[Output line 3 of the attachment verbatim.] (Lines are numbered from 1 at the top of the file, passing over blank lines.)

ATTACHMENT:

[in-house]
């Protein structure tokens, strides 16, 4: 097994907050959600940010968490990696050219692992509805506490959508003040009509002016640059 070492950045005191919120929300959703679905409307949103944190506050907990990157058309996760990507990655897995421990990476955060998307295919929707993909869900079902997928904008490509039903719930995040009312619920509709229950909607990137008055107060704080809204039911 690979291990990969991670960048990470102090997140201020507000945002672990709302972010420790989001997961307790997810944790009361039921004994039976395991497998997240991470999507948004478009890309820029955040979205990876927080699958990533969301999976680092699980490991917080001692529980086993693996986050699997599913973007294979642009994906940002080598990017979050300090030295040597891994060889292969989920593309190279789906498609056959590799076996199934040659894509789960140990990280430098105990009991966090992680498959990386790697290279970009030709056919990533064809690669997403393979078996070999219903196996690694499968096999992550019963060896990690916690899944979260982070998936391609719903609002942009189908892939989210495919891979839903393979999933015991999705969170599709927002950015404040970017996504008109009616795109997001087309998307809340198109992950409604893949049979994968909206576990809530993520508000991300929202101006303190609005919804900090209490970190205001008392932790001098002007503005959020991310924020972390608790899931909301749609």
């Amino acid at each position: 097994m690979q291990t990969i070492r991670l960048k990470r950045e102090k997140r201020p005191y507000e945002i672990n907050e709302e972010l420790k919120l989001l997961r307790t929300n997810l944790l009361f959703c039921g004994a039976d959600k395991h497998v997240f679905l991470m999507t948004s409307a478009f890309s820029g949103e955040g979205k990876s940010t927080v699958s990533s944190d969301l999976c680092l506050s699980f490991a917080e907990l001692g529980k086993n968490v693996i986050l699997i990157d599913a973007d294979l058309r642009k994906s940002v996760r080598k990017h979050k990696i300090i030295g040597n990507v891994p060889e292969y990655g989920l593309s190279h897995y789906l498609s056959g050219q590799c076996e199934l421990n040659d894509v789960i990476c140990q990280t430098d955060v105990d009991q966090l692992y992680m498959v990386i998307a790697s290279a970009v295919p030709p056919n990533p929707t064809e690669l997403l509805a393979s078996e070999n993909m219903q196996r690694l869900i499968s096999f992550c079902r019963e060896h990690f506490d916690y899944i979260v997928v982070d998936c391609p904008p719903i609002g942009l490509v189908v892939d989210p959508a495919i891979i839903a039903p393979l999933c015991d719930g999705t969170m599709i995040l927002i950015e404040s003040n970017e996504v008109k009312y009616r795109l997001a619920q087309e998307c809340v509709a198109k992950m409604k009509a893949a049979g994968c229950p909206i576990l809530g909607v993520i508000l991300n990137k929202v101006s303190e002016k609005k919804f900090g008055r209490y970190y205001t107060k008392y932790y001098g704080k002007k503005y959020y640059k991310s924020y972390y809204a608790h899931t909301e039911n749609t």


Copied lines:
């Amino acid at each position: 097994m690979q291990t990969i070492r991670l960048k990470r950045e102090k997140r201020p005191y507000e945002i672990n907050e709302e972010l420790k919120l989001l997961r307790t929300n997810l944790l009361f959703c039921g004994a039976d959600k395991h497998v997240f679905l991470m999507t948004s409307a478009f890309s820029g949103e955040g979205k990876s940010t927080v699958s990533s944190d969301l999976c680092l506050s699980f490991a917080e907990l001692g529980k086993n968490v693996i986050l699997i990157d599913a973007d294979l058309r642009k994906s940002v996760r080598k990017h979050k990696i300090i030295g040597n990507v891994p060889e292969y990655g989920l593309s190279h897995y789906l498609s056959g050219q590799c076996e199934l421990n040659d894509v789960i990476c140990q990280t430098d955060v105990d009991q966090l692992y992680m498959v990386i998307a790697s290279a970009v295919p030709p056919n990533p929707t064809e690669l997403l509805a393979s078996e070999n993909m219903q196996r690694l869900i499968s096999f992550c079902r019963e060896h990690f506490d916690y899944i979260v997928v982070d998936c391609p904008p719903i609002g942009l490509v189908v892939d989210p959508a495919i891979i839903a039903p393979l999933c015991d719930g999705t969170m599709i995040l927002i950015e404040s003040n970017e996504v008109k009312y009616r795109l997001a619920q087309e998307c809340v509709a198109k992950m409604k009509a893949a049979g994968c229950p909206i576990l809530g909607v993520i508000l991300n990137k929202v101006s303190e002016k609005k919804f900090g008055r209490y970190y205001t107060k008392y932790y001098g704080k002007k503005y959020y640059k991310s924020y972390y809204a608790h899931t909301e039911n749609t």